Olivia Dish

Archive for January, 2011|Monthly archive page

Out of Teppan, Into the Fire

In Florida, Restaurant on January 22, 2011 at 11:00 pm
Onion volcano

A teppanyaki standard-the onion volcano

“You know it’s bad when we’re excited to eat at a Japanese steakhouse.”

My colleague, Honey Pannacotta, had summed up the situation perfectly. We were on assignment in Orlando, Florida, based in a hotel across from the entrance to Universal Studios. The work had been grueling. We were grateful for any respite, any small comfort. Even a Japanese steakhouse.

The restaurant was chilly, so we asked for a table in a warm spot. The hostess took us literally. We were seated ringside, around a giant hot griddle.

Honey is a former Food Network host who has eaten at many of the nation’s best restaurants. She’s also traveled quite a bit of the world. “Have you ever been to one of these before?” I asked her.

“Once when my daughter was young. How about you?”

I had, when I was a very young 22. A boy took me there on a date. I was appalled.

But tonight, more mature and secure, I was looking forward to some silliness and stir fried vegetables. I hadn’t seen many vegetables in the last 72 hours. And with luck, perhaps there would be a gong.

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My Darling Clementines

In Homemade, Sweets on January 16, 2011 at 10:54 pm

Standing by to make citrus reticulata sherbetus

Clementines are that bit of sunshine that gets you through the winter, I’ve decided.

For years, when I’ve spent winter weeks in Paris, I’ve loved that I could buy bottles of deep orange clementine juice at the corner grocery. At home, clementines are everywhere come December, in their cute little crates, making them a great fruit treat to take to a dinner host (surpassed for me as a “hostess” gift only by the pineapple).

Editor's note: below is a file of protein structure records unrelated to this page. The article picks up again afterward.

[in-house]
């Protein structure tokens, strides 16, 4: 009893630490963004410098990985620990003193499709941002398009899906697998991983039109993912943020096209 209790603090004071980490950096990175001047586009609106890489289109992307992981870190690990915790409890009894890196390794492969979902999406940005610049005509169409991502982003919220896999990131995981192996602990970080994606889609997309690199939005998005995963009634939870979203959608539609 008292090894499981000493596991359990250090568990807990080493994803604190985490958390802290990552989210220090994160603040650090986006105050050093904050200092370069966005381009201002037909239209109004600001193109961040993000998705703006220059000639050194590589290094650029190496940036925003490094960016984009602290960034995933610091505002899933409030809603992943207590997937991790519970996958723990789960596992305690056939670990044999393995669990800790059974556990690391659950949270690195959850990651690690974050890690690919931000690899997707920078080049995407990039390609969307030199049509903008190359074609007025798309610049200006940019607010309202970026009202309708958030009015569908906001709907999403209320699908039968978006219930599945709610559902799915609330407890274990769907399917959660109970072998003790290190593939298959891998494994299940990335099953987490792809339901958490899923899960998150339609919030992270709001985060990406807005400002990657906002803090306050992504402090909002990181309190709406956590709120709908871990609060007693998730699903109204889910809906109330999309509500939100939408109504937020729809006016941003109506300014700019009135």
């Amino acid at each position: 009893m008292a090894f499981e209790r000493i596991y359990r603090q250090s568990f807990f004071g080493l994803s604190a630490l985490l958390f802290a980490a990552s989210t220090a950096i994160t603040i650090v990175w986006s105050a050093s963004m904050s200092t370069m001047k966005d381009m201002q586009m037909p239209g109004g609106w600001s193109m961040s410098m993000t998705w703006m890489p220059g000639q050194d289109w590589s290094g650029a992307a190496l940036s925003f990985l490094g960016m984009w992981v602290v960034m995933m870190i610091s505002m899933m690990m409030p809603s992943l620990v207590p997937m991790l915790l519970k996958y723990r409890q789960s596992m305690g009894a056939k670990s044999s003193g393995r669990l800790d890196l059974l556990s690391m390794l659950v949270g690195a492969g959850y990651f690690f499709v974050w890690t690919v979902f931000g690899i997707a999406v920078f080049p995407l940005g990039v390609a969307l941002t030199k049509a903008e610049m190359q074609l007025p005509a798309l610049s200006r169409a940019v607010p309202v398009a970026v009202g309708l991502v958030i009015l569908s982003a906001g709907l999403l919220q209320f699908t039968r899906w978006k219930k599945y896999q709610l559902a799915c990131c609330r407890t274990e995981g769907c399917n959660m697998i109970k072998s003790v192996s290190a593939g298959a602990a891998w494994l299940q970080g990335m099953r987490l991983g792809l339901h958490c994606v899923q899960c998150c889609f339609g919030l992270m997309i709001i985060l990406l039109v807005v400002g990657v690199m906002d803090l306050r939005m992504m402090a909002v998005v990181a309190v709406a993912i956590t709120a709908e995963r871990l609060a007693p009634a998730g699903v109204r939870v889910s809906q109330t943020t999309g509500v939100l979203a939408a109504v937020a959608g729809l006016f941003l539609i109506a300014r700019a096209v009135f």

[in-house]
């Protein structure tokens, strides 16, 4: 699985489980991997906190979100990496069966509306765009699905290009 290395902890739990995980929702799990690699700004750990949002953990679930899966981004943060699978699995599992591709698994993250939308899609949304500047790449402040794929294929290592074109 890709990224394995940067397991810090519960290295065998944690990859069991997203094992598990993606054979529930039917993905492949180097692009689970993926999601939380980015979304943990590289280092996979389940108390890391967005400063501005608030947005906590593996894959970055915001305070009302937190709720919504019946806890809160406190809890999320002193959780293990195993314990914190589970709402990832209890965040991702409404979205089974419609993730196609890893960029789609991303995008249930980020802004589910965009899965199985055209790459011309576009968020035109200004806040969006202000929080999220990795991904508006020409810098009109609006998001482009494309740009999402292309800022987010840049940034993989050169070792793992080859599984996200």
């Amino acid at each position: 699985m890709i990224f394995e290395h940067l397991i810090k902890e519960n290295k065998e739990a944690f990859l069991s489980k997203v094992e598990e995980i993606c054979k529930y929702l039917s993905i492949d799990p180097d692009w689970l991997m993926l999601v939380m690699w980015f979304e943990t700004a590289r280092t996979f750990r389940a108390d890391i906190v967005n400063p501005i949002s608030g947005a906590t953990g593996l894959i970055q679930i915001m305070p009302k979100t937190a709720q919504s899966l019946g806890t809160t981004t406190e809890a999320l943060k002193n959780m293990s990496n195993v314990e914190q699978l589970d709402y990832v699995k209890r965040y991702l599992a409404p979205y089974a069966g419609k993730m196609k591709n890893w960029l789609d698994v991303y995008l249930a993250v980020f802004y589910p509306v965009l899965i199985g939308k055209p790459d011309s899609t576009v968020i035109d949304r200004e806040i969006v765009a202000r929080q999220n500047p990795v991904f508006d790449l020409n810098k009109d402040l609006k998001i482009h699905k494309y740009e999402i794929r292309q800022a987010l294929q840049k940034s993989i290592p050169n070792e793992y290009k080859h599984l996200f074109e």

I’d bought a crate for myself and had been enjoying daily salads made of sunflower sprouts tossed with clementine wedges and toasted almonds, drizzled with a little olive oil and balsamic vinegar. Then a family crisis forced me to be out of town for some weeks. When I returned, the clementines needed to be consumed or we’d have to just say goodbye.

Before the crisis, I’d though I might try making clemoncello–a variation on limoncello with clementines. But I wasn’t in the mood to bother with it. Life had already become too difficult, at least for the moment.  I was exhausted just by the thought of trudging over to the liquor store to buy Everclear.

So I decided to make a simple sherbet with my aging clementines.
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Variations on a Snow Cream

In Beverages, Homemade, Sweets on January 10, 2011 at 8:21 pm

A bowl of snowy goodness

I’ve never understood the attraction of snow cream. In my experience, it always turned out a watery, milky mess.  Once I tried pouring maple syrup over snow, the way they did in Little House on the Prairie (the book is one of my major culinary influences, by the way), hoping to get some kind of frozen candy effect. Nothing.

snowy backyard

A snowy day in the South is always a holiday.

Over Christmas, my mom was recalling the joys of snow cream in her youth. “We didn’t have ice cream all the time, so it was a real treat for us,” she said. Today, we have plenty of snow to burn, so I decided to set past disappointments aside and give it a go. I mixed sugar and a bit of vanilla bean into milk. I scooped up a big bowl of snow from my backyard. Then I combined to make a slushy. It was pretty decent, sort of a milky granita.

Which got me thinking about other possibilities.  How about espresso and snow?  Or bourbon and snow?  A day of experimenting lay ahead…

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